Mimas’ Baby Ocean

by | February 21, 2024, 12:20 PM | Solar Systems

In this view captured by NASA’s Cassini spacecraft on its closest-ever flyby of Saturn’s moon Mimas, large Herschel Crater dominates Mimas, making the moon look like the Death Star in the movie “Star Wars.” Herschel Crater is 130 kilometers, or 80 miles, wide and covers most of the right of this image. Credit: NASA / JPL-Caltech / Space Science Institute

I want to alert you to a cool paper about Saturn’s icy Moon Mimas. Published in Nature with first author Valéry Lainey, this paper calls attention to Mimas’ weird orbit that is changing over time in ways that just don’t match how a solid object should behave. 

There is a lot of complex physics here, but it all kind of comes down to something called a moment of inertia. If you have a raw egg and a hard-boiled egg, you can set them spinning side by side and they will spin very differently. Orbiting objects are more complex than objects like eggs or tops that you can spin on your table, but it’s all math that can be done. When this team tried to work out the internal structure of Mimas, they discovered it had to include an ocean lurking tens of kilometers beneath the icy surface.

What’s more, this object isn’t stable in ways you’d expect if it had been that way since it formed. Instead, by looking at its motions and thermodynamics, they were able to work out that it has only had this ocean for about five to fifteen million years. The paper has less than two pages of text, so they didn’t have space to explain a lot of the details – and without giving you a grad class in physics I’m not sure I could explain the details – but this is just cool. They were able to figure out that at some point after megafauna started walking the Earth and before humans started wandering Africa, a new ocean formed inside a moon of Saturn.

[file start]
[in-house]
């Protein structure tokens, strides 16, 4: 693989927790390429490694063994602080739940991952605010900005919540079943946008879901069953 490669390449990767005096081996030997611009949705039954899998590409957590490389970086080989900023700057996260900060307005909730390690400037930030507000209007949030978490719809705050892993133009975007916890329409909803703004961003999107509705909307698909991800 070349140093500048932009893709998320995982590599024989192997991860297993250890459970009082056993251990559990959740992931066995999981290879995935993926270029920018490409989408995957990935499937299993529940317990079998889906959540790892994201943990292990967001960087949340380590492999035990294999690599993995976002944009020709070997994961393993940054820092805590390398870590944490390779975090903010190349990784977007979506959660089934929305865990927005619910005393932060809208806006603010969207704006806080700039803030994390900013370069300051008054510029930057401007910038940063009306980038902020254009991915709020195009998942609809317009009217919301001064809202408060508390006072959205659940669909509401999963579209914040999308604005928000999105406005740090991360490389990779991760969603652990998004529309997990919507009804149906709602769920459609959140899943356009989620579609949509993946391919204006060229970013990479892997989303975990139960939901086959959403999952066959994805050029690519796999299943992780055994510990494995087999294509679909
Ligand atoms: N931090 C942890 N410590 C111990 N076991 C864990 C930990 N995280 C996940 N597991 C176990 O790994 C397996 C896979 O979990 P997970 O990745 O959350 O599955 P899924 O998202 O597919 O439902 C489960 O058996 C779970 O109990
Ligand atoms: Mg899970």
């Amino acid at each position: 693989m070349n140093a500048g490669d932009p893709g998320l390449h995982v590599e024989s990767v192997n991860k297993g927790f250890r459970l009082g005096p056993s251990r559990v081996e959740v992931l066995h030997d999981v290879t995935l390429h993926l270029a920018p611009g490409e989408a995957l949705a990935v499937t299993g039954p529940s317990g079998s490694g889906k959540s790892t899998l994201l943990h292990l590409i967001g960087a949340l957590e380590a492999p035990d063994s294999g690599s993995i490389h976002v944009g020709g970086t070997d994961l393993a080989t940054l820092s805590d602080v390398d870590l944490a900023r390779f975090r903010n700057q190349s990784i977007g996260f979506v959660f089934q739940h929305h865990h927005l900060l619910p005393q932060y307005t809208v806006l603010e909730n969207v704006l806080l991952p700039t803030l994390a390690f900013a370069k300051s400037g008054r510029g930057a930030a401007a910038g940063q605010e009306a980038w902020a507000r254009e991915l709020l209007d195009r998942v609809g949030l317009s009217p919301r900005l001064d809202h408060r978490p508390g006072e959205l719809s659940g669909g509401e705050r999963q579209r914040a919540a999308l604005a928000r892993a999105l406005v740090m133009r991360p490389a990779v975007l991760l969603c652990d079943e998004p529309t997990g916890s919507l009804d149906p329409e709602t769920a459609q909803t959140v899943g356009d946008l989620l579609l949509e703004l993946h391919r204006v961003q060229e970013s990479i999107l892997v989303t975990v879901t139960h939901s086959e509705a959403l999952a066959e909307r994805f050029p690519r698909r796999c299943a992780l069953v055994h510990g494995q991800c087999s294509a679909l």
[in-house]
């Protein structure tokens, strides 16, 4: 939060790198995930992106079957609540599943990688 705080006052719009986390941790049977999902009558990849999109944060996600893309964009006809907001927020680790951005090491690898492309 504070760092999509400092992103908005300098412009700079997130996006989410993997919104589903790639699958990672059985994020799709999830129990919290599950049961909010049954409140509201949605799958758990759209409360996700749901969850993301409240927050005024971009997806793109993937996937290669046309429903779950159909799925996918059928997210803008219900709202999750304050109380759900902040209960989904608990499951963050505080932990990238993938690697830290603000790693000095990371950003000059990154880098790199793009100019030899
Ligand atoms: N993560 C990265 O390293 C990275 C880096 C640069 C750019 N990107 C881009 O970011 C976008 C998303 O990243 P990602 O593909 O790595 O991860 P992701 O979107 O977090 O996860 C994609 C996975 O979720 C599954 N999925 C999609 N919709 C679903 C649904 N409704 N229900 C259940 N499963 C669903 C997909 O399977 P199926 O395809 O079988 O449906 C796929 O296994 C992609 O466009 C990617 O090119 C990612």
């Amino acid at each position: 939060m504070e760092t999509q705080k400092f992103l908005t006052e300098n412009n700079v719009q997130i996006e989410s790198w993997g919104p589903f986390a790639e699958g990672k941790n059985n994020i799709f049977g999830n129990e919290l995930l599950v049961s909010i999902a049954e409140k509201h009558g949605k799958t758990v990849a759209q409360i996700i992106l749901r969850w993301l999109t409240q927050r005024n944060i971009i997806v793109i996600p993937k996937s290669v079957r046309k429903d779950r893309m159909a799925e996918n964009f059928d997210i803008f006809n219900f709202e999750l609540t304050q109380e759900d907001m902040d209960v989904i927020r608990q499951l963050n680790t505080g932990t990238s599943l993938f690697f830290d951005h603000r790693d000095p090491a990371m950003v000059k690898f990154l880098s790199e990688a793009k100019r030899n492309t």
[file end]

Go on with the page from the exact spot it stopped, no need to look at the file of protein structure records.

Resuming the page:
They aren’t clear on how this happened. It wasn’t caused by whatever created Mimas’ signature crater; at least, that option isn’t listed in the paper. Most likely, the world had a close interaction with one or more of Saturn’s other moons, and these interactions shifted Mimas into a more eccentric orbit and heated it. 

So, if you want to see what can exist in an ocean that is only 5-50 million years old, Mimas has you covered.